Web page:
Is that really a flying saucer? Well, yes, it is.
In June, while beachgoers in Hawaii sit blissfully unaware, a flying saucer will descend over the island of Kauai. This is not a stunt for an alien invasion movie. NASA is gearing up to conduct the first test flight of a disk-shaped spacecraft designed to land heavy loads and, one day, people on Mars.
The Low-Density Supersonic Decelerator will be lofted into the stratosphere from the Navy’s Pacific Missile Range Facility on Kauai. The inflatable technology is intended to help slow down vehicles after they enter the thin Martian atmosphere at supersonic speeds.
“It may seem obvious, but the difference between landing and crashing is stopping,” says Allen Chen at NASA’s Jet Propulsion Laboratory in Pasadena, Calif., who oversaw the landing of the one-ton Curiosity rover in 2012. “We really only have two options for stopping at Mars: rockets and aerodynamic drag.”
Until recently, NASA had used parachutes and air bags for most robotic landings on Mars, starting with the Viking mission in 1976. But the heavier the load, the harder it is to come in softly. For the car-size Curiosity, NASA invented an ambitious system called the sky crane, which combined parachutes with landing gear powered by retro rockets that could lower the rover to the surface on tethers.
However, Curiosity pushed the weight limits of that technology, and human landings could require 100 tons per mission. Such weight can’t be adequately slowed by parachutes in the Martian air, which is just 1 percent as dense as Earth’s. Rocket-powered landings are out of the question, too, as the atmosphere is still just thick enough to buffet incoming spacecraft with more turbulence than thrusters can accommodate.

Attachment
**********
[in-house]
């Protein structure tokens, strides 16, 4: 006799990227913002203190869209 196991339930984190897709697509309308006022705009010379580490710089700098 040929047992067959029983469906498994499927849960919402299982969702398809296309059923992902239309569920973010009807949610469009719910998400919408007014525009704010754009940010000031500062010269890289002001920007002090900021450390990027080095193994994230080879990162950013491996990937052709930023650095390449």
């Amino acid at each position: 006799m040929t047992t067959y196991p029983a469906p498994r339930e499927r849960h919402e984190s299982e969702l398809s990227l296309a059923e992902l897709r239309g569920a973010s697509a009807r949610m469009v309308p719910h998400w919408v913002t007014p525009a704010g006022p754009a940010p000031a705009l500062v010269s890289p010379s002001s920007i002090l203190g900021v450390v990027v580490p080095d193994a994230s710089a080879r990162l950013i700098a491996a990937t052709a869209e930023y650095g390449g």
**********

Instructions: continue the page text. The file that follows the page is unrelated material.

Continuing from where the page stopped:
The LDSD design solves this quandary by using a balloonlike decelerator and a giant parachute twice the size of Curiosity’s. The decelerator would attach to the outer rim of a capsulelike entry vehicle. When the capsule is traveling about 2,700 mph, the device would rapidly inflate like a Hawaiian pufferfish to increase surface area. The added air resistance would slow the capsule down to about 1,500 mph, at which point the 110-foot parachute could safely deploy.
To simulate Mars’s thin atmosphere on Earth, the team in Hawaii will first lift a test vehicle fitted with the LDSD system to about 23 miles above the Pacific Ocean using a high-altitude balloon. The craft will detach and fire a small rocket to reach a height of 34 miles. As it falls back to Earth, the system will inflate, and moments later the parachute will fire. The saucer should gently splash down in open water.
After June’s experiment, NASA has three more test flights in Hawaii planned for the LDSD, and mission managers will review the results before deciding on next steps. In addition to landing human missions on Mars, the system could help robotic craft land in Martian mountains or highlands. These areas have even less air available for slowing down a spacecraft via drag and so have been inaccessible with current technology.
“Personally, I think it’s a game-changer. You could take a mass to the surface equal to something like one to 10 Curiosities,” says Robert Braun at the Georgia Institute of Technology. “Think about it like a bridge for humans to Mars. This is the next step in a sequence of technologies that would need to be developed.”